Don’t Let Me Drown
by Elaine Hegwood Bowen
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Don’t Let Me Drown is the story of two Brooklyn teenagers finding comfort in each other while dealing with the aftermath of the World Trade Center tragedy. Directed by Cruz Angeles and featuring a stellar cast, Don’t Let Me Drown was a Grand Jury Prize nominee at the Sundance Film Festival and has won the Audience Award at the San Francisco International Film Festival, along with the awards for Jury Prize and Best Editing at the Woodstock Film Festival.
Though their families differ in ethnicity, Lalo and Stefanie find joy in all they share in common as life slowly returns to normal in their gritty but tightly knit neighborhood. Over their parents’ objections, their friendship grows as they discover the healing power of love.
Starring Ricardo Chavira (Desperate Housewives), Emmy nominee E.J. Bonilla (Guiding Light, Law and Order) and Gina Torres (Firefly, Angel), the film is a poignant, moving tale of two Latino teens learning that sometimes the only thing that can keep them from drowning is love.
Stefanie is reluctant at first when she meets Lalo, who is her cousin’s friend. She has lost her sister, Crystal, during the tragedy, and she and her entire family are struggling to accept what has happened. Her father, Chavira, is at wits end trying to address his lost feelings, and he resorts to beating on his wife and daughter at one point. Both teens know that what they are doing won’t please their parents, as Lalo’s father is part of the clean up crew at Ground Zero, who is suffering medically from all of the toxins on the workplace. But he trudges on, because he needs to feed his family. And his mom mistakenly thinks Stefanie is Black and is totally against him having a girlfriend, because she’s fearful he’ll get her pregnant.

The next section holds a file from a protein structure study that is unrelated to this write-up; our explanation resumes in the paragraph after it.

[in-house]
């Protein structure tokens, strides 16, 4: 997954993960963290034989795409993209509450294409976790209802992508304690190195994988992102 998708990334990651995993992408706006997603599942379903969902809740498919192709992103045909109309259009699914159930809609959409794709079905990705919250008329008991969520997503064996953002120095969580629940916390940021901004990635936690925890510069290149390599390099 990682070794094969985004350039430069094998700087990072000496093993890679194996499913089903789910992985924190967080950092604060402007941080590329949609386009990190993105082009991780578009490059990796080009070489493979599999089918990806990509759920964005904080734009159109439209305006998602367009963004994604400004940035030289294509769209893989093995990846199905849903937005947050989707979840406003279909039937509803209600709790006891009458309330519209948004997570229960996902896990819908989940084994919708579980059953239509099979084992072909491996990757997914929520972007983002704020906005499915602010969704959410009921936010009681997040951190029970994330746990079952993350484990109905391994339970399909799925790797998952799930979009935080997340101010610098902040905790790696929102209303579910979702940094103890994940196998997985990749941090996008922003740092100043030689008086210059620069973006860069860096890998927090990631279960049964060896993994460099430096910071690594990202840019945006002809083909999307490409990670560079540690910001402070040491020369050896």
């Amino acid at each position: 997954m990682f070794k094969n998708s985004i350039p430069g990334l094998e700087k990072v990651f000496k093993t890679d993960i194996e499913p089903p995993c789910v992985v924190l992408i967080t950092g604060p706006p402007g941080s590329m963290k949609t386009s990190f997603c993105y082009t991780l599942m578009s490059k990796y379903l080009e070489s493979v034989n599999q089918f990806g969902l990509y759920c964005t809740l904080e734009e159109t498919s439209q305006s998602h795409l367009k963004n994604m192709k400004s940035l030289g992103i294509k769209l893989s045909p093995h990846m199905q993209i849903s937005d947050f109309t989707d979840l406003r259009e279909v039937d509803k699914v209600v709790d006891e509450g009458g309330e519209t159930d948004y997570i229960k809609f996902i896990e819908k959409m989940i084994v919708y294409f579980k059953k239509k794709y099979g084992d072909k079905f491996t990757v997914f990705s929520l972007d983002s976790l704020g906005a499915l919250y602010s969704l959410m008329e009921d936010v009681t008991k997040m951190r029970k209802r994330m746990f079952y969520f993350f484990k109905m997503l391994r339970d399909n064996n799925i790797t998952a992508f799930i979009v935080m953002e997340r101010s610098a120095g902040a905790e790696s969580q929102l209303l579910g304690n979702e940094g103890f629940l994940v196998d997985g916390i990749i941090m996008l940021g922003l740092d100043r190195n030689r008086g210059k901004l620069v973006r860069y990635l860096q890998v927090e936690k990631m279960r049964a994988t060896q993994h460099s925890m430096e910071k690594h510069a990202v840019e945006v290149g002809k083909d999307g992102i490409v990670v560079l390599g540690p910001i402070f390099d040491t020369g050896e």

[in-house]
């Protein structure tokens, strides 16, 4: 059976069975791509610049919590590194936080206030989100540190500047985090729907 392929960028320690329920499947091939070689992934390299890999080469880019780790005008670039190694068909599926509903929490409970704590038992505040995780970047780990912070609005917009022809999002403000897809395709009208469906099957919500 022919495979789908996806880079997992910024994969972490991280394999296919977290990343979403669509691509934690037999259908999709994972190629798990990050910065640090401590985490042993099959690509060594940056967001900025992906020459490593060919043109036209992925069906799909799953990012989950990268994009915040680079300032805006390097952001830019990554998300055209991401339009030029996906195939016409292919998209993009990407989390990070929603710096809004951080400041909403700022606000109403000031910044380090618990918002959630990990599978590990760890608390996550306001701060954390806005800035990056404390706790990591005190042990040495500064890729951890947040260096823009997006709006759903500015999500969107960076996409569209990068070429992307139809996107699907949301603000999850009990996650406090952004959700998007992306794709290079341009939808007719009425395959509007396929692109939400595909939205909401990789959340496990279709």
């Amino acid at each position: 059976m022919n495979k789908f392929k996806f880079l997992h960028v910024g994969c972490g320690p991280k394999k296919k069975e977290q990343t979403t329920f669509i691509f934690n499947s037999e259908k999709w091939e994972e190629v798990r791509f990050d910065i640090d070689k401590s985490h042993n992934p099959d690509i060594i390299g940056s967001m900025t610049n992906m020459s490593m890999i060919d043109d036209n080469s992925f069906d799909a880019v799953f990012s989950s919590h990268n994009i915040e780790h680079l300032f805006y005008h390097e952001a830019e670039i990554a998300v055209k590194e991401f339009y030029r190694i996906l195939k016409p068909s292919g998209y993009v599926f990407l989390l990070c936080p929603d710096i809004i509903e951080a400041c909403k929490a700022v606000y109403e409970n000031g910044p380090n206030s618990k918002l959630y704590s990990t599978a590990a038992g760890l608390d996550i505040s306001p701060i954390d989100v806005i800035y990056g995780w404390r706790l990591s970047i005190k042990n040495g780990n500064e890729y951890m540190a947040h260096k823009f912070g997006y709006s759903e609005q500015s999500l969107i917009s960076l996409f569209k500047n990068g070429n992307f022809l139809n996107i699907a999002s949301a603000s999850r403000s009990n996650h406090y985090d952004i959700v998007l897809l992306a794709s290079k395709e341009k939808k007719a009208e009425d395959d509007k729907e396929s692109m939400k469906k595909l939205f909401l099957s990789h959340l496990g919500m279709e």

Lalo’s young uncle ribs him about being gay, until he finds out that Lalo is involved with Stefanie, and then he wrongly tries to school him on the facts of life. The couple takes chances to see each other, until Chavira finds them, beating Lalo and threatening Stefanie.
Don’t Let Me Drown is a sweet movie, as you watch the teenagers at first try to work it out, fall out and then reconsider their situation at the end and decide to trust in each other and try to live life, in the midst of the tragedy. It’s sad to watch because of 9/11 and all the ramifications of the event, i.e., lost lives, stolen dreams, broken families waiting for word of remains, but it was good to see the couple happy and together in the end.
The film is available now on DVD by Image Entertainment. Visit Web site www.image-entertainment.com.
Elaine Hegwood Bowen is an editor, writer and film critic in Chicago.
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